Occasionally there was Mark Etheridge of Louisville, the most understanding and able editor-publisher to come out of the period.
And there was Col. John Nicholas Popham III, in some ways the greatest but with possibly the least credit. His conversation is magical. A veteran of nine landings as chief of Marine Corps combat correspondents in the Pacific, ole Pop, a Fordham philosophy major, and a devout Catholic, always has a reason for what he does and says. Now 88, he was managing editor of The Chattanooga Times and my mentor for these 40 years. As the longtime New York Times Southern correspondent, he lived the desegregation story every step of the way. And for some 20 years or more, a seminar named after him, which now meets at the University of Georgia, has pulled together 50 to 75 journalists and educators devoted to John Popham’s ideals.
And there was Ralph McGill, just in from Timbuktu, full of enthusiasm for how the Timbuktuans do it.
Off on the road some place would be William (Silver Bullet) Emerson of (Newsweek), later to become the last editor of The Saturday Evening Post. Emerson is the only man alive who on a few occasions can out-talk, and out-eloquent, Popham.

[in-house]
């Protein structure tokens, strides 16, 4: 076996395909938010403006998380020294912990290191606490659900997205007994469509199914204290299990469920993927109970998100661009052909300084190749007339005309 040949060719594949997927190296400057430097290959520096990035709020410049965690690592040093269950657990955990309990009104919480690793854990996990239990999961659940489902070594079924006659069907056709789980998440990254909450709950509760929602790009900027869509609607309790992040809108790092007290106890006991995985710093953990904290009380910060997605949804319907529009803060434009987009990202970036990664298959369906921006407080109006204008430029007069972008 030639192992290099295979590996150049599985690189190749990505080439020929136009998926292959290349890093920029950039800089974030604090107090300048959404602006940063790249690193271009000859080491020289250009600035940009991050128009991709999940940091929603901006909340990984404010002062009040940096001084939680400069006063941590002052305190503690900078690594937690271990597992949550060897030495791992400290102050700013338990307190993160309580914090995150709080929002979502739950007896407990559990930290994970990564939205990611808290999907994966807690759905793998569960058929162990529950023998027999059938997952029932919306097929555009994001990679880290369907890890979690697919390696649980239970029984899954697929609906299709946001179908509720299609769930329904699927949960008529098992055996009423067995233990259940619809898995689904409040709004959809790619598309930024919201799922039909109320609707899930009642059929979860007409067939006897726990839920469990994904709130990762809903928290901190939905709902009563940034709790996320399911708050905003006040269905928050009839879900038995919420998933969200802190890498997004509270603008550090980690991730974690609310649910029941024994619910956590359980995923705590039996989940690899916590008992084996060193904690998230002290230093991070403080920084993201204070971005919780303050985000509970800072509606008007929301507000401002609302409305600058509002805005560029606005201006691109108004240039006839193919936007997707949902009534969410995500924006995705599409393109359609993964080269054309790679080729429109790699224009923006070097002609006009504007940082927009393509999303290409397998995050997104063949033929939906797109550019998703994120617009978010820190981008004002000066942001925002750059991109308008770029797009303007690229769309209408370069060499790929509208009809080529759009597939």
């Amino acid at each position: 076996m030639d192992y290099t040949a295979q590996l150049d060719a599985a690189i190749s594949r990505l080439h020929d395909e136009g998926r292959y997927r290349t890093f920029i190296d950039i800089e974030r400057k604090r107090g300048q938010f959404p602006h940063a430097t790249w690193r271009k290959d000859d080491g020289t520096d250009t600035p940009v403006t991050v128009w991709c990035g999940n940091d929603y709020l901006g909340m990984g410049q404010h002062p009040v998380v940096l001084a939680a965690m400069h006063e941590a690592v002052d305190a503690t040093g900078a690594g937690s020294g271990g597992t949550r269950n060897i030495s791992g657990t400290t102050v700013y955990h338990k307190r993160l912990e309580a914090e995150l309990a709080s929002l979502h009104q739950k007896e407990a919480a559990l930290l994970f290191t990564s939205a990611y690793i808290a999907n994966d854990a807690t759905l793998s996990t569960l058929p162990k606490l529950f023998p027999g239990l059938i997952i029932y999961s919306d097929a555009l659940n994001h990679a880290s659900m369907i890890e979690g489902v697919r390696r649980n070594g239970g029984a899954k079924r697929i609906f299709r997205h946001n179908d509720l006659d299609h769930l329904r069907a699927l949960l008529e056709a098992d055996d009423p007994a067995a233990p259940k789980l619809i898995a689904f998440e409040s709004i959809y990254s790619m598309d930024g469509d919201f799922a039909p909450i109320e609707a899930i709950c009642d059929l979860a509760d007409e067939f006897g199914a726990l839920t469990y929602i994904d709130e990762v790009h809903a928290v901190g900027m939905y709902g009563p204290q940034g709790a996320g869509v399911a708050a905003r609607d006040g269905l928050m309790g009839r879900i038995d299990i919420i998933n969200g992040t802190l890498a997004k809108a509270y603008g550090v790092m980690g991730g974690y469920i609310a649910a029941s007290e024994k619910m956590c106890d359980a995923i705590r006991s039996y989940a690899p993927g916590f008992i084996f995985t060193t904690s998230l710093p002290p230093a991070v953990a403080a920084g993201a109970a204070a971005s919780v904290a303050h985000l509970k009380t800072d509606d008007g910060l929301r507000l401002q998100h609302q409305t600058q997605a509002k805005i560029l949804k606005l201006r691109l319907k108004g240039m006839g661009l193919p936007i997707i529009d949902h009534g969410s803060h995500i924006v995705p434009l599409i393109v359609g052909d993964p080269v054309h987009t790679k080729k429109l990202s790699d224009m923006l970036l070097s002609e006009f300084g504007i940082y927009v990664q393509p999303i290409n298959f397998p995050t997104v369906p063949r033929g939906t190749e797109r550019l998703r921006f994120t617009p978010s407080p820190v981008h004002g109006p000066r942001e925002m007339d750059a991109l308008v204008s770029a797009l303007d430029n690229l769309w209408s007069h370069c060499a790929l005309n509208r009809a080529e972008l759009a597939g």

This was a core group of writing editors, for major dailies, who were cast as “liberals” in Atlanta or Biloxi, and as middle-roaders in a North that did not always understand the problems.
On top of the race problem, there was the editor-owner problem. We were never allowed to forget that as Marse Henry Watterson said, to be a great editor, you had to have unlimited scholarship, vast courage and 51 per cent of the stock.
And of course, deadliest of all, was the coming of television and computers, squeezing newspapers. Well, about all I can say is that the day I read my New York Times on line is the day I shall jump off the nearest building.
I run on; with thanks to Barbara Clowse for all the hard work in this book; and for the memories. Like when the rest of us lay exhausted in the Jefferson Hotel after a night of talk and hilarity, and McGill and Baggs were off for an early-morning hospital visit to a black hotel waiter named Walter.
When Ralph McGill died suddenly in 1969, two days short of his 71st birthday, 10 or so newspaper friends gathered to raise a glass before the funeral at All Saints Church in Atlanta. To Popham and me, there did not seem to be a great many blacks in the church, although Ms. Clowse says that many lined the streets on the way to the cemetery. So it goes. The only thing certain in all of this is that the mighty heart was stilled with his big boots on.